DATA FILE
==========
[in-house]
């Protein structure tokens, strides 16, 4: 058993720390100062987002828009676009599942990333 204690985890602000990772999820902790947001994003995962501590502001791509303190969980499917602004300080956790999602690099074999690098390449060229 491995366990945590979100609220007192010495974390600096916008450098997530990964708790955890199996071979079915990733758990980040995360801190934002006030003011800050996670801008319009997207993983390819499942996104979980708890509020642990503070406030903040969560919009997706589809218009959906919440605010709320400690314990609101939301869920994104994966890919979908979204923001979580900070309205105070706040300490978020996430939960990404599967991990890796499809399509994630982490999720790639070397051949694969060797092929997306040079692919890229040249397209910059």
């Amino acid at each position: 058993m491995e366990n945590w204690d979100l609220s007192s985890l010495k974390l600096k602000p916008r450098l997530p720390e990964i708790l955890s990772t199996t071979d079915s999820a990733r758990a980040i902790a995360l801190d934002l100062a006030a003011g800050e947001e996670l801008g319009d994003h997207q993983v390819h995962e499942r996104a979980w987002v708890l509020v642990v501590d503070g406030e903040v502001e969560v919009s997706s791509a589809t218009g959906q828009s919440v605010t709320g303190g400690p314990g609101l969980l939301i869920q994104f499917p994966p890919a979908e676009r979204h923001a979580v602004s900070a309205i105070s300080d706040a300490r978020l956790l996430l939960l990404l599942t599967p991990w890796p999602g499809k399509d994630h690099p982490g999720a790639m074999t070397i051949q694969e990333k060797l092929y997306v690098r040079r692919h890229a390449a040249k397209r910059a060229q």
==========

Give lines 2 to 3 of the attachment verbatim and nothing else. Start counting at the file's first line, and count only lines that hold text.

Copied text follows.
């Protein structure tokens, strides 16, 4: 058993720390100062987002828009676009599942990333 204690985890602000990772999820902790947001994003995962501590502001791509303190969980499917602004300080956790999602690099074999690098390449060229 491995366990945590979100609220007192010495974390600096916008450098997530990964708790955890199996071979079915990733758990980040995360801190934002006030003011800050996670801008319009997207993983390819499942996104979980708890509020642990503070406030903040969560919009997706589809218009959906919440605010709320400690314990609101939301869920994104994966890919979908979204923001979580900070309205105070706040300490978020996430939960990404599967991990890796499809399509994630982490999720790639070397051949694969060797092929997306040079692919890229040249397209910059």
């Amino acid at each position: 058993m491995e366990n945590w204690d979100l609220s007192s985890l010495k974390l600096k602000p916008r450098l997530p720390e990964i708790l955890s990772t199996t071979d079915s999820a990733r758990a980040i902790a995360l801190d934002l100062a006030a003011g800050e947001e996670l801008g319009d994003h997207q993983v390819h995962e499942r996104a979980w987002v708890l509020v642990v501590d503070g406030e903040v502001e969560v919009s997706s791509a589809t218009g959906q828009s919440v605010t709320g303190g400690p314990g609101l969980l939301i869920q994104f499917p994966p890919a979908e676009r979204h923001a979580v602004s900070a309205i105070s300080d706040a300490r978020l956790l996430l939960l990404l599942t599967p991990w890796p999602g499809k399509d994630h690099p982490g999720a790639m074999t070397i051949q694969e990333k060797l092929y997306v690098r040079r692919h890229a390449a040249k397209r910059a060229q």